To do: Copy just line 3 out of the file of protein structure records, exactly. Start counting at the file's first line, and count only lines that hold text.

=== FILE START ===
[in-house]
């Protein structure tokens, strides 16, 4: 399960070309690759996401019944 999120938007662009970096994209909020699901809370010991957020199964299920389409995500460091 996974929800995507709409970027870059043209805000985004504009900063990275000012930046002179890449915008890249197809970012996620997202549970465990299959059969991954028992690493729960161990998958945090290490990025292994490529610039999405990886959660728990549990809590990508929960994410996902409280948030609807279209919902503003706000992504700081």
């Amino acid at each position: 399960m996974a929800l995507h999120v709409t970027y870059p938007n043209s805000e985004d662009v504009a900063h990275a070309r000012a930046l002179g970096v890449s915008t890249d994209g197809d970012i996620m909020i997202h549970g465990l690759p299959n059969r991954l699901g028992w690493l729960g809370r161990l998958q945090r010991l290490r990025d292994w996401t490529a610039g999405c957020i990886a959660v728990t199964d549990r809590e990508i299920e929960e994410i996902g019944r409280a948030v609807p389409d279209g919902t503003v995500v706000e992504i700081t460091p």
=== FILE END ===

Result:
């Amino acid at each position: 399960m996974a929800l995507h999120v709409t970027y870059p938007n043209s805000e985004d662009v504009a900063h990275a070309r000012a930046l002179g970096v890449s915008t890249d994209g197809d970012i996620m909020i997202h549970g465990l690759p299959n059969r991954l699901g028992w690493l729960g809370r161990l998958q945090r010991l290490r990025d292994w996401t490529a610039g999405c957020i990886a959660v728990t199964d549990r809590e990508i299920e929960e994410i996902g019944r409280a948030v609807p389409d279209g919902t503003v995500v706000e992504i700081t460091p």